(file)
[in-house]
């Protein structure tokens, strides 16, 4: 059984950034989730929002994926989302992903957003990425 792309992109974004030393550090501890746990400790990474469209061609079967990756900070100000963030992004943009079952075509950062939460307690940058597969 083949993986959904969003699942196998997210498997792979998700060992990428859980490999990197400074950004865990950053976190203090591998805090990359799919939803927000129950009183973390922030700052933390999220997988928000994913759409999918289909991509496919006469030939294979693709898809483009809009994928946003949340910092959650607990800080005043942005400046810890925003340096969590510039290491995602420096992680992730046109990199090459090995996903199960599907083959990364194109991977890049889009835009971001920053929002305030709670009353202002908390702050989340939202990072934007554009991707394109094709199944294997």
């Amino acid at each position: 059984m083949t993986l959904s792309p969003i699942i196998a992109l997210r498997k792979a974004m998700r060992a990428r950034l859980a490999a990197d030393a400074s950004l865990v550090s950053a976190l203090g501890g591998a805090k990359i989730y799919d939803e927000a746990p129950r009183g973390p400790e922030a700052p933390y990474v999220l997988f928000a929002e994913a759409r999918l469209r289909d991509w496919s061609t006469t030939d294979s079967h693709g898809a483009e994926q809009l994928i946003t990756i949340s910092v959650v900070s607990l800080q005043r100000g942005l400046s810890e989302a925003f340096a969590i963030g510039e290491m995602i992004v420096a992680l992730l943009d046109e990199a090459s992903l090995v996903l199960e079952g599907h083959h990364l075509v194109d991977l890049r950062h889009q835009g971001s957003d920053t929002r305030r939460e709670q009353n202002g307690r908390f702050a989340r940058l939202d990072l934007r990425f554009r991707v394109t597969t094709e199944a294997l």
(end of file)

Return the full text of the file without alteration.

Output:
[in-house]
């Protein structure tokens, strides 16, 4: 059984950034989730929002994926989302992903957003990425 792309992109974004030393550090501890746990400790990474469209061609079967990756900070100000963030992004943009079952075509950062939460307690940058597969 083949993986959904969003699942196998997210498997792979998700060992990428859980490999990197400074950004865990950053976190203090591998805090990359799919939803927000129950009183973390922030700052933390999220997988928000994913759409999918289909991509496919006469030939294979693709898809483009809009994928946003949340910092959650607990800080005043942005400046810890925003340096969590510039290491995602420096992680992730046109990199090459090995996903199960599907083959990364194109991977890049889009835009971001920053929002305030709670009353202002908390702050989340939202990072934007554009991707394109094709199944294997």
């Amino acid at each position: 059984m083949t993986l959904s792309p969003i699942i196998a992109l997210r498997k792979a974004m998700r060992a990428r950034l859980a490999a990197d030393a400074s950004l865990v550090s950053a976190l203090g501890g591998a805090k990359i989730y799919d939803e927000a746990p129950r009183g973390p400790e922030a700052p933390y990474v999220l997988f928000a929002e994913a759409r999918l469209r289909d991509w496919s061609t006469t030939d294979s079967h693709g898809a483009e994926q809009l994928i946003t990756i949340s910092v959650v900070s607990l800080q005043r100000g942005l400046s810890e989302a925003f340096a969590i963030g510039e290491m995602i992004v420096a992680l992730l943009d046109e990199a090459s992903l090995v996903l199960e079952g599907h083959h990364l075509v194109d991977l890049r950062h889009q835009g971001s957003d920053t929002r305030r939460e709670q009353n202002g307690r908390f702050a989340r940058l939202d990072l934007r990425f554009r991707v394109t597969t094709e199944a294997l």